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Much of the world's scientific computing power gets used up solving
**tridiagonal** simultaneous equations.
For reference and completeness the algorithm is included here.

Let the simultaneous equations be written as a difference
equation

| |
(34) |

Introduce new unknowns *e*_{j} and *f*_{j},
along with an equation
| |
(35) |

Write (35) with shifted index:
| |
(36) |

Insert (36) into (14):
| |
(37) |

Now rearrange (37) to resemble (15):
| |
(38) |

Compare (38) to (35) to see recursions for
the new unknowns *e*_{j} and *f*_{j}:
| |
(39) |

| (40) |

First a **boundary condition** for the left-hand side must be given.
This may involve one or two points.
The most general possible end condition is a linear relation like
equation (35) at *j*=0, namely, .Thus, the **boundary condition** must give us both *e*_{0} and *f*_{0}.
With *e*_{0} and all the *a*_{j} , *b*_{j} , *c*_{j}, we
can use (39) to compute all the *e*_{j}.

On the right-hand boundary we need a **boundary condition**.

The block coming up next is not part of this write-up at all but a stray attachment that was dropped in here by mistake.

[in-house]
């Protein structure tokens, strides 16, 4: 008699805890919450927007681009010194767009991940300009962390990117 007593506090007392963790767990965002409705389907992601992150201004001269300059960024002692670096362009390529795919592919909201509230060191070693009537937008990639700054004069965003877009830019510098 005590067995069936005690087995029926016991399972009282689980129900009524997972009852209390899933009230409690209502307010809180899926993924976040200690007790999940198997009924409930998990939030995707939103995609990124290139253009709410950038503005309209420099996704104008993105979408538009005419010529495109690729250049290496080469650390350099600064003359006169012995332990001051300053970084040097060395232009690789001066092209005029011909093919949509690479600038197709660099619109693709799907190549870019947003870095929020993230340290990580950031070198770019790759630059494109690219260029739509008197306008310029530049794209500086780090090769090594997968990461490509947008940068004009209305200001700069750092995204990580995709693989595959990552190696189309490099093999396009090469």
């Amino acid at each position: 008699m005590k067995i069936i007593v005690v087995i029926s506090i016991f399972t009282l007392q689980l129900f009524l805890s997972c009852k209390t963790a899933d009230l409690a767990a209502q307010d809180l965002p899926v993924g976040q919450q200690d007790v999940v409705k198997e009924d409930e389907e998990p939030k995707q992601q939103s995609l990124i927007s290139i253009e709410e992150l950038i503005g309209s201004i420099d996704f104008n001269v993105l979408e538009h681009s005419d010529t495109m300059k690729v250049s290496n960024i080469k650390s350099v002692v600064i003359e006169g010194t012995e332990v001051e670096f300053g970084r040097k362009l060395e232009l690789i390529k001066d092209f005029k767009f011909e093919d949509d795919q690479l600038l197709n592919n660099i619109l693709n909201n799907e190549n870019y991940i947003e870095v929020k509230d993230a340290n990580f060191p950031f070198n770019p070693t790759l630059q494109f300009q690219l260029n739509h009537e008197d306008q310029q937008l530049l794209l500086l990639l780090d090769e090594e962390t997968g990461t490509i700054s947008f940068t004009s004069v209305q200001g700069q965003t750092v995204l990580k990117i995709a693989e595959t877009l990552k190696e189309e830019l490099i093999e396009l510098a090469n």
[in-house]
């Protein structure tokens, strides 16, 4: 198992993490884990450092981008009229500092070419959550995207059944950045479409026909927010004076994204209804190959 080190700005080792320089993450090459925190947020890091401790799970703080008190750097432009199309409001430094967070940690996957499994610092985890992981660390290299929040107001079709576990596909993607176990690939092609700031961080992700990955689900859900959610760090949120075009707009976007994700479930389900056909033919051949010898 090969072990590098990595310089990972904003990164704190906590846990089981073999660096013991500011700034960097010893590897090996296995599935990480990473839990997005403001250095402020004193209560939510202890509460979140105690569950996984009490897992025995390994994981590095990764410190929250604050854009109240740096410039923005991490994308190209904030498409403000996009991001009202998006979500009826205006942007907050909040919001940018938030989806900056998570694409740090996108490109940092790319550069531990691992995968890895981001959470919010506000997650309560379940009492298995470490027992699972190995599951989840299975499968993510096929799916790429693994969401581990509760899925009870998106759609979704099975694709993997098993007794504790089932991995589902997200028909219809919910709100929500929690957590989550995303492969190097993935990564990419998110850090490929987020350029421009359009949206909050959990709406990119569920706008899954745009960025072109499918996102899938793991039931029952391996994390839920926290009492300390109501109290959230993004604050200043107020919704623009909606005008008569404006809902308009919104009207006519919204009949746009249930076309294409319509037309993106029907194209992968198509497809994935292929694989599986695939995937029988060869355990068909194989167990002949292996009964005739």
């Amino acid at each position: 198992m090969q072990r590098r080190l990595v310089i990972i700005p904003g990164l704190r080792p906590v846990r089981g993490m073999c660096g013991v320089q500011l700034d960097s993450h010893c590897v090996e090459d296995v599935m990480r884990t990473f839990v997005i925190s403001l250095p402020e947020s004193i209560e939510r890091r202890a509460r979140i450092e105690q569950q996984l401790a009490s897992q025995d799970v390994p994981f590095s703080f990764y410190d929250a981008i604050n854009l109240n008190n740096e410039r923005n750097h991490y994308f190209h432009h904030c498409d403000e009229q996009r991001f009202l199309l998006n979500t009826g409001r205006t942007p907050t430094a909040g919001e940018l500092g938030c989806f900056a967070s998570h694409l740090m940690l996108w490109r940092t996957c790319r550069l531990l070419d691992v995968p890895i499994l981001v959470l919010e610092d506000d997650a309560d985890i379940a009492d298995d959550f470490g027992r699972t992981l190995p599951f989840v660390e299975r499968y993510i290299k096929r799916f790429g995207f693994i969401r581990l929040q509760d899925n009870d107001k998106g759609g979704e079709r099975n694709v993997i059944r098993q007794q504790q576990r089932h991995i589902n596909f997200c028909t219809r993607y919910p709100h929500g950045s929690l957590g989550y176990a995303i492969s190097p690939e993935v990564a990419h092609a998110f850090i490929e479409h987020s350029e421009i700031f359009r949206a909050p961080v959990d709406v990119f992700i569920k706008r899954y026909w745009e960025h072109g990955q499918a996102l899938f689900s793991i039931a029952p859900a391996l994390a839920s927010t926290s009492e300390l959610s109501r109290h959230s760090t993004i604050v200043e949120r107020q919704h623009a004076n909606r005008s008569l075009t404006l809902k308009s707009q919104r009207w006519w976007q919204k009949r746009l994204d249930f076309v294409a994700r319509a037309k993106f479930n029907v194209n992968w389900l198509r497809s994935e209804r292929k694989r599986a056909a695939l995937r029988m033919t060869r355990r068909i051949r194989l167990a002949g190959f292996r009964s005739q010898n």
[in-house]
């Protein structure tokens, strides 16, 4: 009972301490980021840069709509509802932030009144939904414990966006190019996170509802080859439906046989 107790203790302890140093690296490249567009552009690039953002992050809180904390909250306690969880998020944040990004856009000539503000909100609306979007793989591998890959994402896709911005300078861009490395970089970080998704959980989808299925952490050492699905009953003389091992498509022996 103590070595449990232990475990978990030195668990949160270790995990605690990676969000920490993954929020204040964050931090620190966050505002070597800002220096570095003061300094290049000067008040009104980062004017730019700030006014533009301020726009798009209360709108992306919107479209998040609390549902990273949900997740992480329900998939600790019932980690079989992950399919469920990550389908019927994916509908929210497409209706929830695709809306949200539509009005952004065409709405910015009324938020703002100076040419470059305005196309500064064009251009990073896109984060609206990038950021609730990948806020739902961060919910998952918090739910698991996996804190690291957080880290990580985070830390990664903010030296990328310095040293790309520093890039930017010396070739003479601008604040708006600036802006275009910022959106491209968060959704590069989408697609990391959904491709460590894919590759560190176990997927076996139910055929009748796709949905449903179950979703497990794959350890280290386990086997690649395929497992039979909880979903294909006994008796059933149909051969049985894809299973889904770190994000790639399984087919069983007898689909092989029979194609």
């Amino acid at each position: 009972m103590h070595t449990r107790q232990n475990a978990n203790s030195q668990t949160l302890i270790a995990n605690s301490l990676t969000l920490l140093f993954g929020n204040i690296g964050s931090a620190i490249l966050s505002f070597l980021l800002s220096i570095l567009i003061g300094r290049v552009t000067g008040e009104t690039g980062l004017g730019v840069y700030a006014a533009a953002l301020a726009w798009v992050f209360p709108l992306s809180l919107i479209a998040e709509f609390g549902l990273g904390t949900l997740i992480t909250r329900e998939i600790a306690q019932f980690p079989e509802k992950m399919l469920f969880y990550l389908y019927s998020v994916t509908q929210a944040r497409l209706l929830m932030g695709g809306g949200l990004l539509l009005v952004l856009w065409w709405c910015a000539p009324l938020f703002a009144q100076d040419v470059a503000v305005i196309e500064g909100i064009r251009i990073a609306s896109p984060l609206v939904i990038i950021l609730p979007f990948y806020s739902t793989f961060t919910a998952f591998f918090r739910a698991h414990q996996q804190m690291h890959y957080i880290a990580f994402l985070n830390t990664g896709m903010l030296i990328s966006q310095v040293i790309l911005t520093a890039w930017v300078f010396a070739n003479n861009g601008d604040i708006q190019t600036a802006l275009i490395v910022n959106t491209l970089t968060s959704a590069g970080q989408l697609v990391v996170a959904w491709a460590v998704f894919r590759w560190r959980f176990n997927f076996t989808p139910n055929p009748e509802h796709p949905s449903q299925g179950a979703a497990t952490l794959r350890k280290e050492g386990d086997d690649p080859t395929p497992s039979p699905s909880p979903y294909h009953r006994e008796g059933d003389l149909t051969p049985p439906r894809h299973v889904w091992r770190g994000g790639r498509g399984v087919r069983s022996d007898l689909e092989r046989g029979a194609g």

The general two-point **boundary condition** is

| |
(41) |

Equation (41) includes as special cases the
zero-value and zero-slope **boundary condition**s.
Equation (41) can be compared to equation (36)
at its end.
| |
(42) |

Both *q*_{n} and *q*_{n-1} are unknown,
but in equations (41) and (42) we have two equations,
so the solution is easy.
The final step is to take the value of *q*_{n} and use it
in (36) to compute etc.
The subroutine `rtris()` solves
equation (33) for *q* where
`n=5`,
`endl`,`endr`,`a=c`, and
`b`. # real tridiagonal equation solver
subroutine rtris( n, endl, a, b, c, endr, d, q)
integer i, n
real q(n), d(n), a, b, c, den, endl, endr
temporary real f(n), e(n)
e(1) = -a/endl; f(1) = d(1)/endl
do i= 2, n-1 {
den = b+c*e(i-1); e(i) = -a/den; f(i) = (d(i)-c*f(i-1))/den
}
q(n) = (d(n)-c*f(n-1)) / (endr+c*e(n-1))
do i= n-1, 1, -1
q(i) = e(i) * q(i+1) + f(i)
return; end

If you wish to squeeze every last ounce of power from your computer,
note some facts about this algorithm.
(1) The calculation of *e*_{j} depends
on the *medium * through *a*_{j}, *b*_{j}, *c*_{j}, but
it does not depend
on the
*solution*
*q*_{j} (even through *d*_{j}).
This means that it may be possible to save and reuse *e*_{j}.
(2) In many computers, division is much slower than multiplication.
Thus, the divisor in (19a,b) can be inverted once
(and perhaps stored for reuse).

** Next:** Finite-differencing in the time
** Up:** FINITE DIFFERENCING IN (omega,x)-SPACE
** Previous:** The Crank-Nicolson method
Stanford Exploration Project

12/26/2000